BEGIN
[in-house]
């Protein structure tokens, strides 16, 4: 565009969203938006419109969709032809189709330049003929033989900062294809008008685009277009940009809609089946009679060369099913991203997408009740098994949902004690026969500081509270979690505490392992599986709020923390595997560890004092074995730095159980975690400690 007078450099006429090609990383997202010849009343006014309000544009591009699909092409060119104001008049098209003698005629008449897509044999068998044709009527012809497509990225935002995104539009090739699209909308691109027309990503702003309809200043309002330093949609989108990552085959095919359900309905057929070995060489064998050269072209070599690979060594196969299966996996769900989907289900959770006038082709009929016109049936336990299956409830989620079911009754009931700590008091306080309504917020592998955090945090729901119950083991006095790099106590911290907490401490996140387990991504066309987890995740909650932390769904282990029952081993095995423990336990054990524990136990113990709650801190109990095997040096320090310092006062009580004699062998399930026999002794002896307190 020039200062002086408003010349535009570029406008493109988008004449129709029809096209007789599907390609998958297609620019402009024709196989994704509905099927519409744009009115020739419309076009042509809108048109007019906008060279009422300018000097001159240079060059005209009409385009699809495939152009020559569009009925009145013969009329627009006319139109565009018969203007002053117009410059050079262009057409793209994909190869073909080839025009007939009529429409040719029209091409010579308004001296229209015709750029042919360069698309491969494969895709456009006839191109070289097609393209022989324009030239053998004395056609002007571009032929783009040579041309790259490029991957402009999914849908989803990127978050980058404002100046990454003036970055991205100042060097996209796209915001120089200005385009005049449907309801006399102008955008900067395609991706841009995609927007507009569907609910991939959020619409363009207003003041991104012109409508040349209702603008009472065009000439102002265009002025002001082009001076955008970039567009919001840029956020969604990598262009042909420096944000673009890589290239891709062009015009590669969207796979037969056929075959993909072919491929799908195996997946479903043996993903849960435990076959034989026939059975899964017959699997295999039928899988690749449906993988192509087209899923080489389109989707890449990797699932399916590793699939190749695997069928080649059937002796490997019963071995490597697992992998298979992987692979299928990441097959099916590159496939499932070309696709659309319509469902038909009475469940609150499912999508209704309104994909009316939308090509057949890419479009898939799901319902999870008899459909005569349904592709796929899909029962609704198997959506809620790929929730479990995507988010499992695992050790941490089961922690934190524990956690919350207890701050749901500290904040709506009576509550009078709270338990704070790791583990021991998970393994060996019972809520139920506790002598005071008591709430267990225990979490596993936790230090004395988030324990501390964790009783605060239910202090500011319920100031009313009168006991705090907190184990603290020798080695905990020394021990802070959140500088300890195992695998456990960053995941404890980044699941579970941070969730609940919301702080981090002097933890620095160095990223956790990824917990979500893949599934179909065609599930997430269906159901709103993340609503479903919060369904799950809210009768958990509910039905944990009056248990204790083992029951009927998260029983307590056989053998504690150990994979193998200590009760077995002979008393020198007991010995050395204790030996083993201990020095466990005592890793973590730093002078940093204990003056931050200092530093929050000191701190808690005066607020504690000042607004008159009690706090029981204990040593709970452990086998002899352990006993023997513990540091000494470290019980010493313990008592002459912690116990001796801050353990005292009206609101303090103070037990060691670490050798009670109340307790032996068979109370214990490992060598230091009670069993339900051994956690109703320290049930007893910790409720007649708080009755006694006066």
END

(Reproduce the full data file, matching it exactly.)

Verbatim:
[in-house]
């Protein structure tokens, strides 16, 4: 565009969203938006419109969709032809189709330049003929033989900062294809008008685009277009940009809609089946009679060369099913991203997408009740098994949902004690026969500081509270979690505490392992599986709020923390595997560890004092074995730095159980975690400690 007078450099006429090609990383997202010849009343006014309000544009591009699909092409060119104001008049098209003698005629008449897509044999068998044709009527012809497509990225935002995104539009090739699209909308691109027309990503702003309809200043309002330093949609989108990552085959095919359900309905057929070995060489064998050269072209070599690979060594196969299966996996769900989907289900959770006038082709009929016109049936336990299956409830989620079911009754009931700590008091306080309504917020592998955090945090729901119950083991006095790099106590911290907490401490996140387990991504066309987890995740909650932390769904282990029952081993095995423990336990054990524990136990113990709650801190109990095997040096320090310092006062009580004699062998399930026999002794002896307190 020039200062002086408003010349535009570029406008493109988008004449129709029809096209007789599907390609998958297609620019402009024709196989994704509905099927519409744009009115020739419309076009042509809108048109007019906008060279009422300018000097001159240079060059005209009409385009699809495939152009020559569009009925009145013969009329627009006319139109565009018969203007002053117009410059050079262009057409793209994909190869073909080839025009007939009529429409040719029209091409010579308004001296229209015709750029042919360069698309491969494969895709456009006839191109070289097609393209022989324009030239053998004395056609002007571009032929783009040579041309790259490029991957402009999914849908989803990127978050980058404002100046990454003036970055991205100042060097996209796209915001120089200005385009005049449907309801006399102008955008900067395609991706841009995609927007507009569907609910991939959020619409363009207003003041991104012109409508040349209702603008009472065009000439102002265009002025002001082009001076955008970039567009919001840029956020969604990598262009042909420096944000673009890589290239891709062009015009590669969207796979037969056929075959993909072919491929799908195996997946479903043996993903849960435990076959034989026939059975899964017959699997295999039928899988690749449906993988192509087209899923080489389109989707890449990797699932399916590793699939190749695997069928080649059937002796490997019963071995490597697992992998298979992987692979299928990441097959099916590159496939499932070309696709659309319509469902038909009475469940609150499912999508209704309104994909009316939308090509057949890419479009898939799901319902999870008899459909005569349904592709796929899909029962609704198997959506809620790929929730479990995507988010499992695992050790941490089961922690934190524990956690919350207890701050749901500290904040709506009576509550009078709270338990704070790791583990021991998970393994060996019972809520139920506790002598005071008591709430267990225990979490596993936790230090004395988030324990501390964790009783605060239910202090500011319920100031009313009168006991705090907190184990603290020798080695905990020394021990802070959140500088300890195992695998456990960053995941404890980044699941579970941070969730609940919301702080981090002097933890620095160095990223956790990824917990979500893949599934179909065609599930997430269906159901709103993340609503479903919060369904799950809210009768958990509910039905944990009056248990204790083992029951009927998260029983307590056989053998504690150990994979193998200590009760077995002979008393020198007991010995050395204790030996083993201990020095466990005592890793973590730093002078940093204990003056931050200092530093929050000191701190808690005066607020504690000042607004008159009690706090029981204990040593709970452990086998002899352990006993023997513990540091000494470290019980010493313990008592002459912690116990001796801050353990005292009206609101303090103070037990060691670490050798009670109340307790032996068979109370214990490992060598230091009670069993339900051994956690109703320290049930007893910790409720007649708080009755006694006066």